Khama can be forgiven for not condoning dissenting voices on the right side of the House. After all his predecessor Festus Mogae had serious run-ins with his own vociferous backbench, and in many occasions questioned the very loyalty of the MPs to the ruling party’s national agenda. By the end of his term Mogae was dealing with a backbench so critical that some people in the ruling party were openly questioning their dedication to the cause.
Backbench dynamics are complex. It is true that some backbench dissent may be an expression of factional tussles within the party.In one particular incident the backbench stalled Mogae’s attempts at privatising Air Botswana, questioning the Airlink connection in the deal. In 2007 Parliament adopted a motion by then Francistown South MP Khumongwana Maoto requesting Cabinet to freeze the negotiations with SA Airlink of South Africa. However, Cabinet went ahead with the negotiations causing further divisions between Parliament and the executive. The Air Botswana privatisation project collapsed for many other reasons but among them the questionable fashion it was being handled.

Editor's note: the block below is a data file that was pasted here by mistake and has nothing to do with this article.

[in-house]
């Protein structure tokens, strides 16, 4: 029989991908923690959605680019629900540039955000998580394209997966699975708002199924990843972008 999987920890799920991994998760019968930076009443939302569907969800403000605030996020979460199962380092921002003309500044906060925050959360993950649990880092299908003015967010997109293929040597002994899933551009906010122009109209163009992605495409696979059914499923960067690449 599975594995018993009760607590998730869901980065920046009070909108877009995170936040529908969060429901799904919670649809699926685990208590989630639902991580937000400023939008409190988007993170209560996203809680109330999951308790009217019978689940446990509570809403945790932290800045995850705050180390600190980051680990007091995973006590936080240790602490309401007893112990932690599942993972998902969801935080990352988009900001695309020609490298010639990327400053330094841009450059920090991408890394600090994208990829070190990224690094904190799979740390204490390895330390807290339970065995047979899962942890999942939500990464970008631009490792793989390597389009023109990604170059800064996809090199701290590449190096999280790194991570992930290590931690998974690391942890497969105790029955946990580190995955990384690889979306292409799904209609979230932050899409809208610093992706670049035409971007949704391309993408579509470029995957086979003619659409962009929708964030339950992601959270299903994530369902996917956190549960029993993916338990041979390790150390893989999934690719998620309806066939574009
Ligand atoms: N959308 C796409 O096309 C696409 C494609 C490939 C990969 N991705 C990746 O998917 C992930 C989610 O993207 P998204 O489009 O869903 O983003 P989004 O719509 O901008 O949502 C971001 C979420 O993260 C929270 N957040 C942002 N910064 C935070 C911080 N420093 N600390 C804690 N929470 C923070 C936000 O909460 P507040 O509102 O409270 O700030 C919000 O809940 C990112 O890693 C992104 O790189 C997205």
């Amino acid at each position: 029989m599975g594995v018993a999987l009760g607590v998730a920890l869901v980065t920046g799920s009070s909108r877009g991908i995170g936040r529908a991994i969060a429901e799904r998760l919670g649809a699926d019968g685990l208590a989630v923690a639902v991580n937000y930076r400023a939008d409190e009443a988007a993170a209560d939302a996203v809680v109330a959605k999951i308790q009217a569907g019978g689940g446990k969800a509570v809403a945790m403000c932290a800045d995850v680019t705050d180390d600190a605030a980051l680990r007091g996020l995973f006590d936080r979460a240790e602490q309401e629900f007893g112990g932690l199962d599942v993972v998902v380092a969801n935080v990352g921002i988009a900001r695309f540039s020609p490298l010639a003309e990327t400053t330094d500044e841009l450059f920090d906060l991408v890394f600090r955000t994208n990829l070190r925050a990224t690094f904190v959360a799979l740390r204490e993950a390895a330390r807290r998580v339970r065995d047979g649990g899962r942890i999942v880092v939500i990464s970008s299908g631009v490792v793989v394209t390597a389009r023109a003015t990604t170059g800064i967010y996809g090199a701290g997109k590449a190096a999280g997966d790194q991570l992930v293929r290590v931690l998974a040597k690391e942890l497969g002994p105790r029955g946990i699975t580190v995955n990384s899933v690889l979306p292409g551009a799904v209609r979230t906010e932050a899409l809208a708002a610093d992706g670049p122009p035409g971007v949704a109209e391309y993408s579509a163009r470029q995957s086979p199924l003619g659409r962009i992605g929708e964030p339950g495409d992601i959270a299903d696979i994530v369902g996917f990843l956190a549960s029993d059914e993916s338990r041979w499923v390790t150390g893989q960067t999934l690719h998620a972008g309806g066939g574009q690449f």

Veteran politician and former speaker Matlapeng Ray Molomo in his book, Democratic Deficit in the Parliament of Botswana, positions the backbench and the opposition at the very centre of a vibrant legislature that can provide oversight over executive performance.
However, as the defection of some BDP members to form the Botswana Movement for Democracy (BMD) shows, the backbench could be seen as a release valve for dissenting views within a ruling party.
Khama faces the spectre of a Parliament without a backbench therefore the ruling party faces the danger of being seen to be unaware of alternative views on executive policy. It is not important that the opposition offers the alternative, it is equally more important that the ruling party shows itself to have the space and indeed the appetite for critical views.
Cabinet by its very nature works on collective responsibility thus Cabinet ministers have no option to express dissenting positions on government. However, the backbench has no such responsibility – the backbench has the uncanny position of being part of a ruling party while also free to give expression to alternative views. It is a useful role for it projects the ruling party as open to a variety of views.
The current problem with an all-executive ruling party is that alternative views may be driven underground causing frustration or creating dissenters who lie in wait for the latest excuse to rebel. It may not be good for a ruling party leadership.